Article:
Originally the creation of an Alsatian brewer who swapped his native Alsatian taste buds for the Spanish—going from choucroute to suquet, one might say—Moritz first got going in 1856. Look at any company literature that follows its 2004 relaunch and it often seems like a catalog of its offerings for the past 150 years—good-looking stuff that still seems fresh and helps give the brand’s relaunch some instant credibility.
"It's an old brand," says Albert Castellón, general manager at Moritz. "It disappeared in 1978 when it was the most renowned brand in Barcelona," but bad financial dealings brought about its downfall.
"But the brand has stayed in people's brains," he says. "This has helped us communicate our message."
The Moritz website takes the nostalgia trip a step further. Even if your Spanish or Catalan is rusty or nonexistent, it's a fun romp through world history that has little to do with beer, making hip jumps from subjects like Neil Armstrong's walk on the moon to poking fun at Spain's ex-dictator Francisco Franco.
Along with tradition and historical ties, the other major card Moritz is playing is its link to Barcelona, giving the city's name marquee placement on its labels and marketing materials.
In Barcelona itself, the marketing goes even further. Tiny old Seat cars (natively manufactured in Spain), impeccably restored and decked out with a fresh coat of the company colors, turn heads as they dart across the city, spreading the word. Moritz is also in the process of refurbishing its old brewery in the city center. From the outside, the building's façade is already a beautiful connection to town. Inside, the corporate offices, which occupy one side of the building, have the glaring fluorescent bulbs, blank white walls, and cheap new furniture of a recently-funded Internet startup, but the microbrewery it will soon open in the rest of the space will be another way to further cement its tie to the city.
"It's a matter of brand here [in Spain] and people want to drink beer that has a relation with the region," says Castellón.
In Spain, where much of the beer market competition comes from regional breweries, this creation of a strong local tie makes good sense. In Catalonia, where the Moritz brand is making its major push, it faces stiff, entrenched competition from the San Miguel brand and the near-ubiquitous Estrella Damm line of beers. Both competitor brands seem to prefer popularity to quality, which may open a different door for Moritz.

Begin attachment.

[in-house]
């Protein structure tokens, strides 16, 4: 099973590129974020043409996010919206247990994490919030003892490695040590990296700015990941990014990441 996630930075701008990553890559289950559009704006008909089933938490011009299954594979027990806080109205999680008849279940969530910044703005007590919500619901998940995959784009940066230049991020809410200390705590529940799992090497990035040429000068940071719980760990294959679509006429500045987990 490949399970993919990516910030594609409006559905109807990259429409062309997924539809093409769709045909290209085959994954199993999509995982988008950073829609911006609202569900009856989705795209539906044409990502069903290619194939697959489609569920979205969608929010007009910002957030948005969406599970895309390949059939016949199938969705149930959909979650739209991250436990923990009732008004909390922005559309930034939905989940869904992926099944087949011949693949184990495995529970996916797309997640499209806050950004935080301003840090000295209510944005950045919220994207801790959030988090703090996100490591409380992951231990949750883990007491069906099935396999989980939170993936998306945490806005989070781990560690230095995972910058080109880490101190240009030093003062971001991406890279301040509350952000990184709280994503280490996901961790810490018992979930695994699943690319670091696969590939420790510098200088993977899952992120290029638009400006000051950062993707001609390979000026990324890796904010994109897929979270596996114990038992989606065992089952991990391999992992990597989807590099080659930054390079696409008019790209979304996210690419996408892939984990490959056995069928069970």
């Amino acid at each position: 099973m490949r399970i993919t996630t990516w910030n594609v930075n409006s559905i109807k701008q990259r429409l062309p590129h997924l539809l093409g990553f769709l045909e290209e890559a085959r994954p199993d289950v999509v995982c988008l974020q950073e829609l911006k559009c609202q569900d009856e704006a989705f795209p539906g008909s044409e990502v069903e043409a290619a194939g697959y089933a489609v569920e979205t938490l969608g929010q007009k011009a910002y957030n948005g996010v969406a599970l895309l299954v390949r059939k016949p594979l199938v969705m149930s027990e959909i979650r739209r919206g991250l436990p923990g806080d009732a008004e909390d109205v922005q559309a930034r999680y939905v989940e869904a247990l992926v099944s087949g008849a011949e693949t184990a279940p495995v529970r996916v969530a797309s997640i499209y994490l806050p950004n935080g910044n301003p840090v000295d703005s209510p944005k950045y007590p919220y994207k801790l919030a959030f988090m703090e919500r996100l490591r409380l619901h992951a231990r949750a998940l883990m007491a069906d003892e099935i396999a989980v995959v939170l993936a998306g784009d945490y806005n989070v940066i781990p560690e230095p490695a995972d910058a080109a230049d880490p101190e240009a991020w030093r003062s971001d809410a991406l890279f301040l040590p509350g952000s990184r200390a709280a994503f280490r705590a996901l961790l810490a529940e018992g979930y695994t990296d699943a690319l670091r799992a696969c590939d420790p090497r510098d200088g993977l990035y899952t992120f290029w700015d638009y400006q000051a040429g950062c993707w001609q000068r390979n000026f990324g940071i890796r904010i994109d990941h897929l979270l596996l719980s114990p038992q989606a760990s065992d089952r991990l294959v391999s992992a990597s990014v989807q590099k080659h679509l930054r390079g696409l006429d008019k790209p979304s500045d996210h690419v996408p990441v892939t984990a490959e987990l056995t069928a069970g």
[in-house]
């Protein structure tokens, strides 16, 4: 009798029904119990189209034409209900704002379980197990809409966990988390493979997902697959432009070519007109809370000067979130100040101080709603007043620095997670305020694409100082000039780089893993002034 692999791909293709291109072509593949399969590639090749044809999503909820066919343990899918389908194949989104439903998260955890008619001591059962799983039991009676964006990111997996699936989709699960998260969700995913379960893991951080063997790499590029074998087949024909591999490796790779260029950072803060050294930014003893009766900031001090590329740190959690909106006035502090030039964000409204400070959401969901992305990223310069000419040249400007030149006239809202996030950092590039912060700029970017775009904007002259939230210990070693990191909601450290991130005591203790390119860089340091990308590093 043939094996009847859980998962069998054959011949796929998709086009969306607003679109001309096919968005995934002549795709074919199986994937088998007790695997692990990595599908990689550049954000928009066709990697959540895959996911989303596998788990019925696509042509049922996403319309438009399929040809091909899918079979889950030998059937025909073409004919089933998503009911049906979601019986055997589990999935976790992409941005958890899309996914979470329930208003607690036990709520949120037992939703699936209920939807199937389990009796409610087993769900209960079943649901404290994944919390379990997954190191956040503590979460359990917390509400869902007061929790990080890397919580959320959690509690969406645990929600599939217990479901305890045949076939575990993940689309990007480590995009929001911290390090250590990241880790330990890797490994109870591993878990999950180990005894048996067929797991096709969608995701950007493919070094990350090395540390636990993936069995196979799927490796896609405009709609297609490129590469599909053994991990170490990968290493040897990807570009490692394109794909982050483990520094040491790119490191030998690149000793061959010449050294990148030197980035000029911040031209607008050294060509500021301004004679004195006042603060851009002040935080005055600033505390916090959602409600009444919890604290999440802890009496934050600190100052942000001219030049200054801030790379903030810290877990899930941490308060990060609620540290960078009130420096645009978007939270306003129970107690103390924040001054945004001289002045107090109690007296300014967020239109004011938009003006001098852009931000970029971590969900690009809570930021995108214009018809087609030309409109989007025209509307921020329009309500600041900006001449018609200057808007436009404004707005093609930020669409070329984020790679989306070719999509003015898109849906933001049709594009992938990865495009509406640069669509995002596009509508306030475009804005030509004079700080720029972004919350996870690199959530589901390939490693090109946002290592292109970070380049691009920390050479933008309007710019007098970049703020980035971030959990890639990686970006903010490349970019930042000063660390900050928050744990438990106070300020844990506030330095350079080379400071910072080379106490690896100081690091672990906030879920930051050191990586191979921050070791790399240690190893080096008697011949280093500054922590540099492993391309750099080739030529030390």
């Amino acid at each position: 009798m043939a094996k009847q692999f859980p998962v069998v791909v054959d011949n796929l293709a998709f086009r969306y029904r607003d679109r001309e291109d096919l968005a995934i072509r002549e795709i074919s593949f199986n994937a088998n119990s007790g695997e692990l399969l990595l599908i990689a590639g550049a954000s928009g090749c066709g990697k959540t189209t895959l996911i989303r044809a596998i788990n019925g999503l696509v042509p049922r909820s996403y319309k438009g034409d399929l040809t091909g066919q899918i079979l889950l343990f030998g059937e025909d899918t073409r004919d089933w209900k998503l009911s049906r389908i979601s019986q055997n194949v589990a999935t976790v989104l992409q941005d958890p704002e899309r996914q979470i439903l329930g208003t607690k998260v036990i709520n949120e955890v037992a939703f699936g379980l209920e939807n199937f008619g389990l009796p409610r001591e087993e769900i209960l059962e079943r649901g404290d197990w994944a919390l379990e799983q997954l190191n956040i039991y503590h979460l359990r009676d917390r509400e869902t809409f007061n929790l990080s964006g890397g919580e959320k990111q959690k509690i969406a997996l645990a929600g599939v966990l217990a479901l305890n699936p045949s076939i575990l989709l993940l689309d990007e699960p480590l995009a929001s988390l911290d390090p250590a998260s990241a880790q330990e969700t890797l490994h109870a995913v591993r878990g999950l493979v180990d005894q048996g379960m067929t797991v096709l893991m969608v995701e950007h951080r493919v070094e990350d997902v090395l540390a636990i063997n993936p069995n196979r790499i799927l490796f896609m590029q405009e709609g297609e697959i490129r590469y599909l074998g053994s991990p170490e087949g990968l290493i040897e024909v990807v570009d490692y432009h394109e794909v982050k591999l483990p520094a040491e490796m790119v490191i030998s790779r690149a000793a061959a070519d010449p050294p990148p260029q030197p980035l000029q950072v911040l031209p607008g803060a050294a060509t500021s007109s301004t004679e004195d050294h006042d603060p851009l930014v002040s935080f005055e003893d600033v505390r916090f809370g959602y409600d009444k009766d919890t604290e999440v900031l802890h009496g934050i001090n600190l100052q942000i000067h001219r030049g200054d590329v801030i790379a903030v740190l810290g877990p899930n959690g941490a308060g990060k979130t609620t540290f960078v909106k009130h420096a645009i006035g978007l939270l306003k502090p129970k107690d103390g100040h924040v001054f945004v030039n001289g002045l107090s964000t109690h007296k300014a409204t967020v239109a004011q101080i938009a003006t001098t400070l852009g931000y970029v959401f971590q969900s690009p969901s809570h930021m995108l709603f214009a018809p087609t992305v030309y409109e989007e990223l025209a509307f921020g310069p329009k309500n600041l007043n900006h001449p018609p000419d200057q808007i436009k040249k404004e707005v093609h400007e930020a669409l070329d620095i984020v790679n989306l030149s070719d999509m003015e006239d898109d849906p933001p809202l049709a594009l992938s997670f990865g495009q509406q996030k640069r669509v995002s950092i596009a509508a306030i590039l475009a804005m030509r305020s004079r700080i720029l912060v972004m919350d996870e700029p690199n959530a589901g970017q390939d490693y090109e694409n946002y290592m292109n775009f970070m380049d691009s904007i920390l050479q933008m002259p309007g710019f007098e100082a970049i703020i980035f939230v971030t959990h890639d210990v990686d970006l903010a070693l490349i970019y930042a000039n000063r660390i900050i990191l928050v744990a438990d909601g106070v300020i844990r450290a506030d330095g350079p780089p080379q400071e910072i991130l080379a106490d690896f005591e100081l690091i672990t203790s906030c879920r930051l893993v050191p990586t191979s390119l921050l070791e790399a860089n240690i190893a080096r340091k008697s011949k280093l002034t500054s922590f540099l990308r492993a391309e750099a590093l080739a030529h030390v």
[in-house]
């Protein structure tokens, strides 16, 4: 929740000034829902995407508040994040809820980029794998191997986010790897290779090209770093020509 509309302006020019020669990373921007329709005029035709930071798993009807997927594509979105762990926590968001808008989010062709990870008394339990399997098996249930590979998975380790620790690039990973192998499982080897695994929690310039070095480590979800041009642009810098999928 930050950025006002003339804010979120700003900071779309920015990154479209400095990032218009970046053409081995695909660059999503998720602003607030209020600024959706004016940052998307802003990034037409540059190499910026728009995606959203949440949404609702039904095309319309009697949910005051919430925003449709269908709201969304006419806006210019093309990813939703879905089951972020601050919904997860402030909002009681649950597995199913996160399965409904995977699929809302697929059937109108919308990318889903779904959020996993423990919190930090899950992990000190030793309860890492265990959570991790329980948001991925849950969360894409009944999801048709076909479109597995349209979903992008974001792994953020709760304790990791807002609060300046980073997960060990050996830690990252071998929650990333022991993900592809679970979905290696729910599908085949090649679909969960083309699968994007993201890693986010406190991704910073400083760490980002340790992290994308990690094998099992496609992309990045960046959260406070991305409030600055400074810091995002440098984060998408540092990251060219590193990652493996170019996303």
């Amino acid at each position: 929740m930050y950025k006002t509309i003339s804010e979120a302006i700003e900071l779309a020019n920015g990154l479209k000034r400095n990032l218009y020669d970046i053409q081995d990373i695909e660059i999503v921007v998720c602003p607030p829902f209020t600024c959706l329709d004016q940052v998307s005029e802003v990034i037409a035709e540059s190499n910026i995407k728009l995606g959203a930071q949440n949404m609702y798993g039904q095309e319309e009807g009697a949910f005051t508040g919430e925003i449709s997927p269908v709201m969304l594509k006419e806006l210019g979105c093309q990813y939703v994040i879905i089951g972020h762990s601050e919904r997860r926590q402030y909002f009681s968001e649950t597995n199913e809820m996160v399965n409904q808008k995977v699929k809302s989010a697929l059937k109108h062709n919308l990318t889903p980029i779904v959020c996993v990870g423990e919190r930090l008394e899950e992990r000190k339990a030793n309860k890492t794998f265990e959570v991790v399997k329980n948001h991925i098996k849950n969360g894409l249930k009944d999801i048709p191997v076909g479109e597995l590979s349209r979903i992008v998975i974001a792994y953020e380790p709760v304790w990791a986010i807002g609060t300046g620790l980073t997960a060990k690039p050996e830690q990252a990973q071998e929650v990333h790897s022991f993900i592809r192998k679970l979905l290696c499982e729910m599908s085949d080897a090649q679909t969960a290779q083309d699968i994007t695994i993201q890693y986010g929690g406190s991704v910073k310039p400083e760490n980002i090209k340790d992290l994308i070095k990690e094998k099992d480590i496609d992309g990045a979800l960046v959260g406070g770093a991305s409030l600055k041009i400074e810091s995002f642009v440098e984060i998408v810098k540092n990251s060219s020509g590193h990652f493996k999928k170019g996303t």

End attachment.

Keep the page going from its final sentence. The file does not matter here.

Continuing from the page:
If you read between the lines in what Castellón says, it could be that Moritz may be dreaming of Estrella's impressive numbers, but with the classier reputation of a microbrew. When Castellón mentions Estrella, it tends to be in terms of market share, but the models he seems to prefer are those of classier brews.
"I was in Cleveland a few months ago and Sam Adams was everywhere," he says, clearly impressed with the American label's progress from a Boston-based brew to a national success story.
Barcelona's XiX Bar, a locals-centric café by day and hip bar with killer gin and tonics by night, seems so unimpressed with Estrella and San Miguel that it bucks the town's trend and offers neither on tap.
XiX Bar's co-owners Rosa Solà and Mike Cruickshank are impressed not only with the Moritz marketing efforts toward their clients, but also how the company works with the bars that serve its beer.
"I think they're coming in [to the market] strong and deep," says Solà.
"Estrella's beginning to feel the pinch," adds Cruickshank.
They're also impressed with the company's marketing efforts.
"C'est magnifique," says Solà, employing a bit of the French touch. "They treat us very well and do a great publicity campaign."
Moritz is also making strong inroads with XiX Bar's clients. "We had some marketing signs up around the bar and people liked them so much, they stole them," says Solà. She explains that another bar they own, Pescada Salada (“salty fish”), was one of the first places in town to stock the beer after it was re-released, and people would come to the bar just to try the new brew.
Across town, Cristina Jolonch, food writer for the magazine of La Vanguardia newspaper, believes that Moritz is running its re-entry to the market quite well.
"The main difference [between Estrella and Moritz] is that Estrella is very popular," but does not put a big effort into quality, explains Jolonch. This “cut above” technique seems to extend beyond the taste of the suds. Estrella's website looks downright corny next to the yellow-and-blue offering of its rival. A visitor to the Moritz site will stay because it strikes a balance of cool, whereas the Estrella site looks like, with enough rooting around, visitors might find offers for free stuff or pictures of girls in bikinis.
Jolonch is also optimistic about Moritz's chances for long-term success. "I think it will work well. It tastes very good and they are marketing it very well. They are also doing a great job at getting it into the good restaurants."
Sure enough, at the new tapas bar Inopia, run by Albert Adria—the pastry chef at his brother Ferran Adria's famous three-star restaurant, El Bulli—there's a sort of “Moritz corner,” with a booth set off in a section of the restaurant that sits under a wall-sized Moritz painting.
Along with Estrella and San Miguel, "The international brands… the ones that are a bit 'premium' – that's where their big competition is," says Jolonch. She mentions brands such as Corona (which curiously goes by “Coronita” in Spain) and Heineken.
If Moritz has its way, it'll be a bit of both.
"I think [Moritz is] going to hit their stride in about five years," says Jolonch. "It'll be everywhere."